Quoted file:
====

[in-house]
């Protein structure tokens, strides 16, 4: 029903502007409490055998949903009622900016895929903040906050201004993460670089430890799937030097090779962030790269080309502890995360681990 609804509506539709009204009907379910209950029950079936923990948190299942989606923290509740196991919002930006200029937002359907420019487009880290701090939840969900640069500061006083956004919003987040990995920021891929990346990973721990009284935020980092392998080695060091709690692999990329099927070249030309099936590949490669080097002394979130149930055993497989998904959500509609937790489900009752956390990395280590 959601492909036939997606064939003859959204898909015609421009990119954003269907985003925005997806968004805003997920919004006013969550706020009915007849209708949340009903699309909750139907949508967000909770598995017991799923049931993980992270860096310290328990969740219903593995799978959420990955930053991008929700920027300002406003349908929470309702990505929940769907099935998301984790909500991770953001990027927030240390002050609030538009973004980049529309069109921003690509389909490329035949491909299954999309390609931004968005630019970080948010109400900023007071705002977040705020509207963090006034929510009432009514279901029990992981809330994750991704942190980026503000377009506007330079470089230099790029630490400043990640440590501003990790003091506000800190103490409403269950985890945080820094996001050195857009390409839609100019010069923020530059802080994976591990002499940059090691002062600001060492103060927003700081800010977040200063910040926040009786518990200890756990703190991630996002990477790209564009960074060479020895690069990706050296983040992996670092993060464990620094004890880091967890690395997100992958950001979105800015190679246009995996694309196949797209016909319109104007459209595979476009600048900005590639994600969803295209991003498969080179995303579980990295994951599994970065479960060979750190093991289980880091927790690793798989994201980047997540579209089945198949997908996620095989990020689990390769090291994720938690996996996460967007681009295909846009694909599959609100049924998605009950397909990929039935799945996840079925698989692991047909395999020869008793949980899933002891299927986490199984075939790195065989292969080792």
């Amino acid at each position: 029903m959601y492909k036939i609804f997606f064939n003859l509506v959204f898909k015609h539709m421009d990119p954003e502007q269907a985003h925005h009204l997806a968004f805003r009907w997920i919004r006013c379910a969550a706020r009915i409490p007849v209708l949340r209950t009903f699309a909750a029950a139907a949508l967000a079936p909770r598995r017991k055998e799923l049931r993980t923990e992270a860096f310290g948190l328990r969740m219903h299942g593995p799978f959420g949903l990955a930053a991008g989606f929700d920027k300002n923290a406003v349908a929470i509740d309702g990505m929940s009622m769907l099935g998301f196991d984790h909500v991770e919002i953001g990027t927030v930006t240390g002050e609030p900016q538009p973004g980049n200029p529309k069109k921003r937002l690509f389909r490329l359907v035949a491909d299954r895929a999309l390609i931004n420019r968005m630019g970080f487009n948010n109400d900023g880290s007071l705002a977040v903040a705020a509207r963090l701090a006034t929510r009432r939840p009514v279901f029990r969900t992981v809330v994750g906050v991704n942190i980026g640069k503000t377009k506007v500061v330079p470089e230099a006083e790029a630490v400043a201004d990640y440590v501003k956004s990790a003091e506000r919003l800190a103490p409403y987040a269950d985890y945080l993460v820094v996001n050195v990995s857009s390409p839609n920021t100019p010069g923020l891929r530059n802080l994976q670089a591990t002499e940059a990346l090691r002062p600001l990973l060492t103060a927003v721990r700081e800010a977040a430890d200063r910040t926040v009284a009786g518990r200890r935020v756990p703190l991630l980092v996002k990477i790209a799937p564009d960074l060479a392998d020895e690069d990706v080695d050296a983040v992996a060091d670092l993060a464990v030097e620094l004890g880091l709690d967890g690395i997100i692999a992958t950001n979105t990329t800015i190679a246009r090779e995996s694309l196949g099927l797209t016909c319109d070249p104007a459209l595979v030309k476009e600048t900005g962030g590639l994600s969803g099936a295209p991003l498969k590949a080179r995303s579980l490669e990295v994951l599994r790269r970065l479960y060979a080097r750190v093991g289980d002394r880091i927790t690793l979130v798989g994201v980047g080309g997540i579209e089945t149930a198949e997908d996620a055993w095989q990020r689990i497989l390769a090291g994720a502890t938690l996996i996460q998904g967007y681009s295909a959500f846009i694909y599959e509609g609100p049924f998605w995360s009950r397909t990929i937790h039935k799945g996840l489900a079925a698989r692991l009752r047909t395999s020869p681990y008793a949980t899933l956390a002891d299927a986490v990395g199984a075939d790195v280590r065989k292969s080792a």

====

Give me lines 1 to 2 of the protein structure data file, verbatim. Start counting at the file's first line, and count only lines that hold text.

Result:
[in-house]
């Protein structure tokens, strides 16, 4: 029903502007409490055998949903009622900016895929903040906050201004993460670089430890799937030097090779962030790269080309502890995360681990 609804509506539709009204009907379910209950029950079936923990948190299942989606923290509740196991919002930006200029937002359907420019487009880290701090939840969900640069500061006083956004919003987040990995920021891929990346990973721990009284935020980092392998080695060091709690692999990329099927070249030309099936590949490669080097002394979130149930055993497989998904959500509609937790489900009752956390990395280590 959601492909036939997606064939003859959204898909015609421009990119954003269907985003925005997806968004805003997920919004006013969550706020009915007849209708949340009903699309909750139907949508967000909770598995017991799923049931993980992270860096310290328990969740219903593995799978959420990955930053991008929700920027300002406003349908929470309702990505929940769907099935998301984790909500991770953001990027927030240390002050609030538009973004980049529309069109921003690509389909490329035949491909299954999309390609931004968005630019970080948010109400900023007071705002977040705020509207963090006034929510009432009514279901029990992981809330994750991704942190980026503000377009506007330079470089230099790029630490400043990640440590501003990790003091506000800190103490409403269950985890945080820094996001050195857009390409839609100019010069923020530059802080994976591990002499940059090691002062600001060492103060927003700081800010977040200063910040926040009786518990200890756990703190991630996002990477790209564009960074060479020895690069990706050296983040992996670092993060464990620094004890880091967890690395997100992958950001979105800015190679246009995996694309196949797209016909319109104007459209595979476009600048900005590639994600969803295209991003498969080179995303579980990295994951599994970065479960060979750190093991289980880091927790690793798989994201980047997540579209089945198949997908996620095989990020689990390769090291994720938690996996996460967007681009295909846009694909599959609100049924998605009950397909990929039935799945996840079925698989692991047909395999020869008793949980899933002891299927986490199984075939790195065989292969080792």